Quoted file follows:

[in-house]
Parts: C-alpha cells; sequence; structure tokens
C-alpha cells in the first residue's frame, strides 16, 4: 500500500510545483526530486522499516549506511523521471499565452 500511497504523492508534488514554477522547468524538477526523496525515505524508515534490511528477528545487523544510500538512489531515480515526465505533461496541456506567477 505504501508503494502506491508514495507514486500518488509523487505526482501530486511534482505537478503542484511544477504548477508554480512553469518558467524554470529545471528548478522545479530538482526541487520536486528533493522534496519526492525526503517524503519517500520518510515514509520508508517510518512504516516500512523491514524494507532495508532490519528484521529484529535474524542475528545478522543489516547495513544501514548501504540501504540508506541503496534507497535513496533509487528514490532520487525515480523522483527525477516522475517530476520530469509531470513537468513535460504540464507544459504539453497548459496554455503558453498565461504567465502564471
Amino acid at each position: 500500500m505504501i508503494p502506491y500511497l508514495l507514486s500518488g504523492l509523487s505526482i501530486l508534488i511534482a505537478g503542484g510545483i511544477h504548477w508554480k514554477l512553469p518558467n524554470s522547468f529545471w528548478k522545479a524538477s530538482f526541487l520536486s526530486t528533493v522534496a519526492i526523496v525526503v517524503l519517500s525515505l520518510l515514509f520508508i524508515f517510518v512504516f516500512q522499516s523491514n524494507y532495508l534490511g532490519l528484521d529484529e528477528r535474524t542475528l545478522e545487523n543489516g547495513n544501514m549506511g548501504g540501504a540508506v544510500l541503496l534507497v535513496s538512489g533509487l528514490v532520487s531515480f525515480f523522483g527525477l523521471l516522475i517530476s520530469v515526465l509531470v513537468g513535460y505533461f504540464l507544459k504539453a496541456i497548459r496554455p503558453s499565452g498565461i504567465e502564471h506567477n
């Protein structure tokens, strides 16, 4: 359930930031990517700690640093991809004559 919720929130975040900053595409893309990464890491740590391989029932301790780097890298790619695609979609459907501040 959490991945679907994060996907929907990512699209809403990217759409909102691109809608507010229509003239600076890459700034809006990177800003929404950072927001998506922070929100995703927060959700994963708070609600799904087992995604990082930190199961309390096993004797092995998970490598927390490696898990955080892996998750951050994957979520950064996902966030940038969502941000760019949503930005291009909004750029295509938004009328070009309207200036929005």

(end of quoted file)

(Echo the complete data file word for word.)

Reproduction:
[in-house]
Parts: C-alpha cells; sequence; structure tokens
C-alpha cells in the first residue's frame, strides 16, 4: 500500500510545483526530486522499516549506511523521471499565452 500511497504523492508534488514554477522547468524538477526523496525515505524508515534490511528477528545487523544510500538512489531515480515526465505533461496541456506567477 505504501508503494502506491508514495507514486500518488509523487505526482501530486511534482505537478503542484511544477504548477508554480512553469518558467524554470529545471528548478522545479530538482526541487520536486528533493522534496519526492525526503517524503519517500520518510515514509520508508517510518512504516516500512523491514524494507532495508532490519528484521529484529535474524542475528545478522543489516547495513544501514548501504540501504540508506541503496534507497535513496533509487528514490532520487525515480523522483527525477516522475517530476520530469509531470513537468513535460504540464507544459504539453497548459496554455503558453498565461504567465502564471
Amino acid at each position: 500500500m505504501i508503494p502506491y500511497l508514495l507514486s500518488g504523492l509523487s505526482i501530486l508534488i511534482a505537478g503542484g510545483i511544477h504548477w508554480k514554477l512553469p518558467n524554470s522547468f529545471w528548478k522545479a524538477s530538482f526541487l520536486s526530486t528533493v522534496a519526492i526523496v525526503v517524503l519517500s525515505l520518510l515514509f520508508i524508515f517510518v512504516f516500512q522499516s523491514n524494507y532495508l534490511g532490519l528484521d529484529e528477528r535474524t542475528l545478522e545487523n543489516g547495513n544501514m549506511g548501504g540501504a540508506v544510500l541503496l534507497v535513496s538512489g533509487l528514490v532520487s531515480f525515480f523522483g527525477l523521471l516522475i517530476s520530469v515526465l509531470v513537468g513535460y505533461f504540464l507544459k504539453a496541456i497548459r496554455p503558453s499565452g498565461i504567465e502564471h506567477n
């Protein structure tokens, strides 16, 4: 359930930031990517700690640093991809004559 919720929130975040900053595409893309990464890491740590391989029932301790780097890298790619695609979609459907501040 959490991945679907994060996907929907990512699209809403990217759409909102691109809608507010229509003239600076890459700034809006990177800003929404950072927001998506922070929100995703927060959700994963708070609600799904087992995604990082930190199961309390096993004797092995998970490598927390490696898990955080892996998750951050994957979520950064996902966030940038969502941000760019949503930005291009909004750029295509938004009328070009309207200036929005």